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Wanting A Swarm

My nine-year old son said something to me the other day that rendered me speechless.

He was distraught and sobbing because he felt like his best friend abandoned him whenever another friend comes along. He felt like he was being taken for granted. He felt like chopped liver. He was experiencing his first broken heart.

Describing his experience, he said, ” I always know where he is on the playground, Mom, because there is always this swarm of kids around him.”  Then, with his eyes full of tears, he looked up at me and asked,

“Where’s MY swarm, Mom!?”

That was when the speechlessness set in. Big time.

Because he said so much in that one little question. He was feeling vulnerable, lonely, lost, unpopular, and invisible. With that one little question, he had unearthed one of the primary needs we face as humans: to belong. To be a part of a swarm.

He wanted to be seen, desired, accepted and loved by his friends for who he is – forever and always and no matter what. He wanted to feel the glow and warmth and safety that comes when you belong to a pack. In his words, he wanted to feel like someone “had his back.” And his 9-year old body was feeling that awful sensation of not having that basic universal need met.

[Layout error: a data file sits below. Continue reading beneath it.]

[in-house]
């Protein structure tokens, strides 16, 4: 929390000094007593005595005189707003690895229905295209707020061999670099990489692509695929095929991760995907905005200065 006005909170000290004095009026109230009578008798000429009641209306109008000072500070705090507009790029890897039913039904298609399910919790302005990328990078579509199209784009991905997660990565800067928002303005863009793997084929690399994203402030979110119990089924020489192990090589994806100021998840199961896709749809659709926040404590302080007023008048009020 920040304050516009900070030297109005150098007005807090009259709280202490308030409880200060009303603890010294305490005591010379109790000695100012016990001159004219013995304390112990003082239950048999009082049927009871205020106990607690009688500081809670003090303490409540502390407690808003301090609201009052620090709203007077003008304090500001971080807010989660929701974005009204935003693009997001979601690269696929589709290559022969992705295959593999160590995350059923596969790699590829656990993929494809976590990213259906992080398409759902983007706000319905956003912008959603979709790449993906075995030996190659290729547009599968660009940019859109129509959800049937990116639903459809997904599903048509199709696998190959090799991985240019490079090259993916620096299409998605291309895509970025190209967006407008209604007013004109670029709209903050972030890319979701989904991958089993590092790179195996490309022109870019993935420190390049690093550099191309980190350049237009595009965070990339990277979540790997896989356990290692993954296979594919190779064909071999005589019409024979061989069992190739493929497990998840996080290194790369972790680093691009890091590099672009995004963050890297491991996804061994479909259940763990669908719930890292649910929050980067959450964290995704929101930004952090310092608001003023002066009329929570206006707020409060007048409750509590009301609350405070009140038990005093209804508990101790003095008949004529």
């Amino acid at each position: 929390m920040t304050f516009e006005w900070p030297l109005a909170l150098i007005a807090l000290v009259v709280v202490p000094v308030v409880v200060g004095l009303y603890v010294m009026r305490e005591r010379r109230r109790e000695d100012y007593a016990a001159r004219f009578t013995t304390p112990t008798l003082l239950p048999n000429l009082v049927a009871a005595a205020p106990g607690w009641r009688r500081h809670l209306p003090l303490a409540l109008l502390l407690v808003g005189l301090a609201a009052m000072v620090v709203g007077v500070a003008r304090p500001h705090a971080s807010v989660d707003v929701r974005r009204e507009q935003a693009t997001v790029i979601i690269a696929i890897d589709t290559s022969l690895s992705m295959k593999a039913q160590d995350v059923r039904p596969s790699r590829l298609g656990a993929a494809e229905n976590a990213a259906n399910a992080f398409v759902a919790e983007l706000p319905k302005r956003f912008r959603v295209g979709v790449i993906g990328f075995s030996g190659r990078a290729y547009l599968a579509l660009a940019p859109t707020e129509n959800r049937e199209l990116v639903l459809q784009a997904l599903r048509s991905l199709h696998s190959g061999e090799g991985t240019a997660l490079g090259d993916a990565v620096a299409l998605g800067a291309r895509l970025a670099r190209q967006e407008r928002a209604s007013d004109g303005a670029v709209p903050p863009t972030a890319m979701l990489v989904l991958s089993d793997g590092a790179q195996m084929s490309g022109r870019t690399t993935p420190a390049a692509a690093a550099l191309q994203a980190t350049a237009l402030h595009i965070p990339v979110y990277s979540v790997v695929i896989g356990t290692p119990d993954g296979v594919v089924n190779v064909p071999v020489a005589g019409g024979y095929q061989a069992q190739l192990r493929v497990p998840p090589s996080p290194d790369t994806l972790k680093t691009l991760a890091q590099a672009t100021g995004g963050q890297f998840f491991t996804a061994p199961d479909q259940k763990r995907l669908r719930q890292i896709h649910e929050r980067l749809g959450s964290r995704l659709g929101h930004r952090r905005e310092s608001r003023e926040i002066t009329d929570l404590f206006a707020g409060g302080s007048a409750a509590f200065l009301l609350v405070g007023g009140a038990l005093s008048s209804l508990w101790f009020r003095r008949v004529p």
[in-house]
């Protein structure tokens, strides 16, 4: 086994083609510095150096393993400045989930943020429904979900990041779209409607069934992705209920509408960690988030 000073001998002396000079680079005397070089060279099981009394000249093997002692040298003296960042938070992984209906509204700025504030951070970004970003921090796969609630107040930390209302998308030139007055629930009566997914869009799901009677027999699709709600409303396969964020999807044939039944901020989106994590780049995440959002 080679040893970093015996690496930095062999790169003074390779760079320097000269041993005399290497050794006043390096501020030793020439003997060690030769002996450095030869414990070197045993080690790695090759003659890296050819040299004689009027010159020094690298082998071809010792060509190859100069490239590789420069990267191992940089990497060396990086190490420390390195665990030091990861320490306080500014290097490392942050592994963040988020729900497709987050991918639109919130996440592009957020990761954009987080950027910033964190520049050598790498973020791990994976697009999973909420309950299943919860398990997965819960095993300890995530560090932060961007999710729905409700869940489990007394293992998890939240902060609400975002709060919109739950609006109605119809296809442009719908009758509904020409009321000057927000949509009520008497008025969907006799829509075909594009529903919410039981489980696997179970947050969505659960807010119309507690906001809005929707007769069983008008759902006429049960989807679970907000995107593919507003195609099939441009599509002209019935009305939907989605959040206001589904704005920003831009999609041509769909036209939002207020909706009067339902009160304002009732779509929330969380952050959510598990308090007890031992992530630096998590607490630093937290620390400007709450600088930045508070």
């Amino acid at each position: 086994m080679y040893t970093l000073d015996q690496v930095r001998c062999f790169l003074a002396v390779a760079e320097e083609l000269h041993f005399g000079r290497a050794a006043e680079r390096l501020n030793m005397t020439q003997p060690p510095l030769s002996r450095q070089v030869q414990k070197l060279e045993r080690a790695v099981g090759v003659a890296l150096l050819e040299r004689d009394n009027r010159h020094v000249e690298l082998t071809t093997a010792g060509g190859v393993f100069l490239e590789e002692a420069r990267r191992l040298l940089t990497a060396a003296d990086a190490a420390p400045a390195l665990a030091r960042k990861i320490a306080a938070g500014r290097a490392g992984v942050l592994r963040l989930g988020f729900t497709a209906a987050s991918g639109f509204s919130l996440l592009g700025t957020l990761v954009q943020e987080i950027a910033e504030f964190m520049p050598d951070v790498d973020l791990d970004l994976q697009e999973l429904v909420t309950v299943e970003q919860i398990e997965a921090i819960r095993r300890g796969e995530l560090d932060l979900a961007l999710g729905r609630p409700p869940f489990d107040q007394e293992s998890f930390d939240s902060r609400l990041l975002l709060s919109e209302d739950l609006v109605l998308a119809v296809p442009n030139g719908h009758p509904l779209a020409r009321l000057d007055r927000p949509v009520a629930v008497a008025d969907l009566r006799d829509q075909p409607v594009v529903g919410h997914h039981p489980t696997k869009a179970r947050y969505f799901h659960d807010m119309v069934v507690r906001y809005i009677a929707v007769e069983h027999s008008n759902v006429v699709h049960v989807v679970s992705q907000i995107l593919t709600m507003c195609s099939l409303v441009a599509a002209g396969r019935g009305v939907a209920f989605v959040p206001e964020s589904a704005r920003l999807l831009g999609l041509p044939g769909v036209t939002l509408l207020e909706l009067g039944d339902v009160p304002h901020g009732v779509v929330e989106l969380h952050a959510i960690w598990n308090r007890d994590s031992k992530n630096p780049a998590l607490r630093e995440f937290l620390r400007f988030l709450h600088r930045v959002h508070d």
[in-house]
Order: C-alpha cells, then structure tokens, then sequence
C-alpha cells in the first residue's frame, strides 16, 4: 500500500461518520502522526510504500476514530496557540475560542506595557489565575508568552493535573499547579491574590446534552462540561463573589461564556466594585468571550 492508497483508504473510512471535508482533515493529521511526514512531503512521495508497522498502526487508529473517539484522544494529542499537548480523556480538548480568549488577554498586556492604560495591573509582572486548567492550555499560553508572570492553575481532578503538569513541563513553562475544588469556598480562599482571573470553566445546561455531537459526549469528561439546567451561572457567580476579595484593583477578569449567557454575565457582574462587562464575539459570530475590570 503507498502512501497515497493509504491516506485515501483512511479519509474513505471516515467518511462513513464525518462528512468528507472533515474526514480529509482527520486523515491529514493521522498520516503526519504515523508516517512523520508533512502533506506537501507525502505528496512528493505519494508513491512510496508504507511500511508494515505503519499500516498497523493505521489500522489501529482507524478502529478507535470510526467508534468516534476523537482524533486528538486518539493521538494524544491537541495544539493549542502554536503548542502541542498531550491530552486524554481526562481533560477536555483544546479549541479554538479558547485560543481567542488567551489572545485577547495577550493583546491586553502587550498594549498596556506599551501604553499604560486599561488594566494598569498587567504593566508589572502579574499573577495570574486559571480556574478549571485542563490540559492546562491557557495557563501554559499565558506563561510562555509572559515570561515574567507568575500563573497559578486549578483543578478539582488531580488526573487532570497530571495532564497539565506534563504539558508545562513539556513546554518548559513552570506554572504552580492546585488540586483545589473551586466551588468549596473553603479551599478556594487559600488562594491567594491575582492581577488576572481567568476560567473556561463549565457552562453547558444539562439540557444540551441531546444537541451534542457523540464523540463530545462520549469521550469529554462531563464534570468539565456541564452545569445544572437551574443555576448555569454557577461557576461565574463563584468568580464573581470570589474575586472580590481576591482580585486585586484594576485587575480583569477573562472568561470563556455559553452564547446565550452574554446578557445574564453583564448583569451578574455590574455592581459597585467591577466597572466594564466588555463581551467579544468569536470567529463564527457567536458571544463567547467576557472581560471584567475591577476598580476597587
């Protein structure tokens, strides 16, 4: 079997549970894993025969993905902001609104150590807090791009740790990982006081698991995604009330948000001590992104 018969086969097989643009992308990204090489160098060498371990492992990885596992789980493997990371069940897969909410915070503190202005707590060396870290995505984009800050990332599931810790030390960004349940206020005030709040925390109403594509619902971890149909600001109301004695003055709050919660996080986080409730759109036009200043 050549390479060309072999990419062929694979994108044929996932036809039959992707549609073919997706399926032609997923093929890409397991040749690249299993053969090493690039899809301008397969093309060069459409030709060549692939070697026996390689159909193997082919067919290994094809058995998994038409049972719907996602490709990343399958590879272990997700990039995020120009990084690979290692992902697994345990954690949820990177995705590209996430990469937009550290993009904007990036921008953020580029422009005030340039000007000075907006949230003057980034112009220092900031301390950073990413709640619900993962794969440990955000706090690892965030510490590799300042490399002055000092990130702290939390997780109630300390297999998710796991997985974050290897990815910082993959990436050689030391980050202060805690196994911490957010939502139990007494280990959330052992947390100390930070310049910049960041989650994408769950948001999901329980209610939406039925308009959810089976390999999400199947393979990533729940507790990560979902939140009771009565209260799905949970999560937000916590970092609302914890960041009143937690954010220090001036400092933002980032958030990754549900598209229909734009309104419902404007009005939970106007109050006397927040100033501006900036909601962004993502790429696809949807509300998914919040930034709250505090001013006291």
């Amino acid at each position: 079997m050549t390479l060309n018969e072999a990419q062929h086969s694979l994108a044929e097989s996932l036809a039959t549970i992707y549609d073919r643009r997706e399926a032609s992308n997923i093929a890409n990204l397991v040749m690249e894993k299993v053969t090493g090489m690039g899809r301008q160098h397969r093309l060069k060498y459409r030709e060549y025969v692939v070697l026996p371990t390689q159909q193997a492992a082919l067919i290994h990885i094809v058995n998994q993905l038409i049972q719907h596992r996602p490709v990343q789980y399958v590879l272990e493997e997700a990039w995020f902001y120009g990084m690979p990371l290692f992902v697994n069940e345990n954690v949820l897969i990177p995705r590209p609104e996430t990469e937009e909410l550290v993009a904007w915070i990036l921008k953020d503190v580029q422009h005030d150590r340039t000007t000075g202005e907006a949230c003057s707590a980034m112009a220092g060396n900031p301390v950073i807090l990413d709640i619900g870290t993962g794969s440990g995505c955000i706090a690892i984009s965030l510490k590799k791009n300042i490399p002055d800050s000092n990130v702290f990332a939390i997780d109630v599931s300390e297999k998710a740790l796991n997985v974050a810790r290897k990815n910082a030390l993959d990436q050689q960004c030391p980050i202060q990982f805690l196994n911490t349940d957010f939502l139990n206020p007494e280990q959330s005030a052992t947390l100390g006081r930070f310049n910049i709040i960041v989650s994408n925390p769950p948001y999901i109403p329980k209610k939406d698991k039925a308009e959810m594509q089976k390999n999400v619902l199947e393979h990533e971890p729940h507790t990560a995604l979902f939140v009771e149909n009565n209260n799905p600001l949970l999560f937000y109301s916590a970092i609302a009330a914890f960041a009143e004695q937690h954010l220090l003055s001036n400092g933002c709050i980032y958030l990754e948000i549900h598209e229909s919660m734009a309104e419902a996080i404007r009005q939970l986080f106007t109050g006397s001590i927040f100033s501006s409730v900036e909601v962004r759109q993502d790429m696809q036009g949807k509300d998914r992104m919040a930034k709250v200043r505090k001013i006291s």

I’d like to say that pearls of wisdom just popped out of my mouth like a little mommy pez dispenser. I’d like to say I dug deep and was able to offer some sage advice on how best to navigate the situation.

But it was all I could do to hold him. And sob along with him. Because we’ve all been that lonely swarmless bee at some time or another. And it sucks. It was worthy of a quietly somber moment with few tears.

Sometimes our words just don’t do justice to that primal need we feel to belong. Big person or small person, playground or boardroom, pack or posse – we are destined to swarm.

4 comments to " Wanting A Swarm "

  • Andrew

    Nice post!

  • Courtney

    Love this post, Lael!

  • Denise

    That was a fine piece of writing, Lael. Moving, accessible to all sorts of folks, and true. Your strength lies in the truth telling, the mess, the “I don’t have this all figured out but I am still plumbing the depths for the answers” message. In the end, I was moved by your story because of the hug you gave your son. We can’t hear wisdom when our hearts are broken. But we can respond to comfort and the presence of someone we love. Keep writing. Keep doing your thing.

  • Jeanne

    Wow, great post Lael! We’ve all had days when we wonder… where in fact IS our swarm?? So heartbreaking as a parent to see your kids realize the ways of the world! A hug is far better than words – you will always be his swarm!!